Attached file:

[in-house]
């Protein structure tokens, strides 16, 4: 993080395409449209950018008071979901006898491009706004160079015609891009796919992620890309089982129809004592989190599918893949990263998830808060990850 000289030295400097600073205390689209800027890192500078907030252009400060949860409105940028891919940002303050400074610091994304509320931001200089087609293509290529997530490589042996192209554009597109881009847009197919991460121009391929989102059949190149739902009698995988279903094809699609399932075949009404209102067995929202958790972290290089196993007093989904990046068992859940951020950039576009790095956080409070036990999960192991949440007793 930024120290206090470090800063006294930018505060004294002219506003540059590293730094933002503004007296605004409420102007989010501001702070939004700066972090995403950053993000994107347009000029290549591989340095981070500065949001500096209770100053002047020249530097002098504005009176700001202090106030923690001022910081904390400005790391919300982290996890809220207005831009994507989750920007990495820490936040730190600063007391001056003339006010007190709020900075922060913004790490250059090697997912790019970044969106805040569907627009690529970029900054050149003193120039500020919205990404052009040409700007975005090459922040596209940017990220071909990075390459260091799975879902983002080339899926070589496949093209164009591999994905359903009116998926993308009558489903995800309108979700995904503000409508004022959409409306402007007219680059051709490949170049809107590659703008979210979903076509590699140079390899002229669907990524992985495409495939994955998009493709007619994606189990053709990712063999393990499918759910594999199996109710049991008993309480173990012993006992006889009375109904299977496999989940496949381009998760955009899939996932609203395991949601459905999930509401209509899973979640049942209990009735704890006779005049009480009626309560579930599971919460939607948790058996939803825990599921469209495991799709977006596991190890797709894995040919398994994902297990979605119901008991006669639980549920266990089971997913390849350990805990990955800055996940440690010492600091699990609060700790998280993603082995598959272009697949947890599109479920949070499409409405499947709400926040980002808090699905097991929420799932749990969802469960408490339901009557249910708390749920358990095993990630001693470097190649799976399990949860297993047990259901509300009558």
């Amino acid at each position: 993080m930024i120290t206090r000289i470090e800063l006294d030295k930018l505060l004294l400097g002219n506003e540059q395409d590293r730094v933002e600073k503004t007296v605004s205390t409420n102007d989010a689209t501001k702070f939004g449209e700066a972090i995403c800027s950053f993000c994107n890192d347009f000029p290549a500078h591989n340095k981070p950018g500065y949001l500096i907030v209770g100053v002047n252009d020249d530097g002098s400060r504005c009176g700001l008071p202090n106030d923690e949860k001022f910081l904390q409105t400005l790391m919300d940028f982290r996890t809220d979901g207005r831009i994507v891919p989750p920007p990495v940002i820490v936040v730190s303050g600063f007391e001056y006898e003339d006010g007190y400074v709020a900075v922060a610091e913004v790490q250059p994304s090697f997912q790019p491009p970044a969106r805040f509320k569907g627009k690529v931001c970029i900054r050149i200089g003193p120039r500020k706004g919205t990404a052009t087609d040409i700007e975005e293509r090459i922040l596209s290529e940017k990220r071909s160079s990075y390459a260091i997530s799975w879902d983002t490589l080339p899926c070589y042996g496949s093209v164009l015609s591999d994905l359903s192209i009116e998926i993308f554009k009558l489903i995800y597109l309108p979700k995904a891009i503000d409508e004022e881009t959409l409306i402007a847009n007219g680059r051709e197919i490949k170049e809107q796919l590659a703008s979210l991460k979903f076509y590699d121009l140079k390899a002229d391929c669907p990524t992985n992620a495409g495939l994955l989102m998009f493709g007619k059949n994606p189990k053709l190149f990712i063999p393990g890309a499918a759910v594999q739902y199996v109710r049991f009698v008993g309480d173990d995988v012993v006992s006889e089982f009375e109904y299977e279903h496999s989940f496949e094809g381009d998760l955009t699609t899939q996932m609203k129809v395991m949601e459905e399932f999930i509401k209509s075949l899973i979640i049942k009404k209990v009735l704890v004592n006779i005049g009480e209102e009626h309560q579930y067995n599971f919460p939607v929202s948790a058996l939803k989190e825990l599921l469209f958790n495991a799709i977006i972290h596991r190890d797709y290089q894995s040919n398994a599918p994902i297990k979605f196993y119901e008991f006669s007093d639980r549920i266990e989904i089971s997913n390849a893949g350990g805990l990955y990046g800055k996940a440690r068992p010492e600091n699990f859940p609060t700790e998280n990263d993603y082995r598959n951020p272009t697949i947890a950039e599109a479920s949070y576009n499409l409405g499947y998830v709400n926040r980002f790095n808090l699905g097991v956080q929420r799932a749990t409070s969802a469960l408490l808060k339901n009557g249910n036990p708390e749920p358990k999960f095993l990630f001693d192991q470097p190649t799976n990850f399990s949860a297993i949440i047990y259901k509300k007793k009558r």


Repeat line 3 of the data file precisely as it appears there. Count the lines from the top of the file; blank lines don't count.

């Amino acid at each position: 993080m930024i120290t206090r000289i470090e800063l006294d030295k930018l505060l004294l400097g002219n506003e540059q395409d590293r730094v933002e600073k503004t007296v605004s205390t409420n102007d989010a689209t501001k702070f939004g449209e700066a972090i995403c800027s950053f993000c994107n890192d347009f000029p290549a500078h591989n340095k981070p950018g500065y949001l500096i907030v209770g100053v002047n252009d020249d530097g002098s400060r504005c009176g700001l008071p202090n106030d923690e949860k001022f910081l904390q409105t400005l790391m919300d940028f982290r996890t809220d979901g207005r831009i994507v891919p989750p920007p990495v940002i820490v936040v730190s303050g600063f007391e001056y006898e003339d006010g007190y400074v709020a900075v922060a610091e913004v790490q250059p994304s090697f997912q790019p491009p970044a969106r805040f509320k569907g627009k690529v931001c970029i900054r050149i200089g003193p120039r500020k706004g919205t990404a052009t087609d040409i700007e975005e293509r090459i922040l596209s290529e940017k990220r071909s160079s990075y390459a260091i997530s799975w879902d983002t490589l080339p899926c070589y042996g496949s093209v164009l015609s591999d994905l359903s192209i009116e998926i993308f554009k009558l489903i995800y597109l309108p979700k995904a891009i503000d409508e004022e881009t959409l409306i402007a847009n007219g680059r051709e197919i490949k170049e809107q796919l590659a703008s979210l991460k979903f076509y590699d121009l140079k390899a002229d391929c669907p990524t992985n992620a495409g495939l994955l989102m998009f493709g007619k059949n994606p189990k053709l190149f990712i063999p393990g890309a499918a759910v594999q739902y199996v109710r049991f009698v008993g309480d173990d995988v012993v006992s006889e089982f009375e109904y299977e279903h496999s989940f496949e094809g381009d998760l955009t699609t899939q996932m609203k129809v395991m949601e459905e399932f999930i509401k209509s075949l899973i979640i049942k009404k209990v009735l704890v004592n006779i005049g009480e209102e009626h309560q579930y067995n599971f919460p939607v929202s948790a058996l939803k989190e825990l599921l469209f958790n495991a799709i977006i972290h596991r190890d797709y290089q894995s040919n398994a599918p994902i297990k979605f196993y119901e008991f006669s007093d639980r549920i266990e989904i089971s997913n390849a893949g350990g805990l990955y990046g800055k996940a440690r068992p010492e600091n699990f859940p609060t700790e998280n990263d993603y082995r598959n951020p272009t697949i947890a950039e599109a479920s949070y576009n499409l409405g499947y998830v709400n926040r980002f790095n808090l699905g097991v956080q929420r799932a749990t409070s969802a469960l408490l808060k339901n009557g249910n036990p708390e749920p358990k999960f095993l990630f001693d192991q470097p190649t799976n990850f399990s949860a297993i949440i047990y259901k509300k007793k009558r």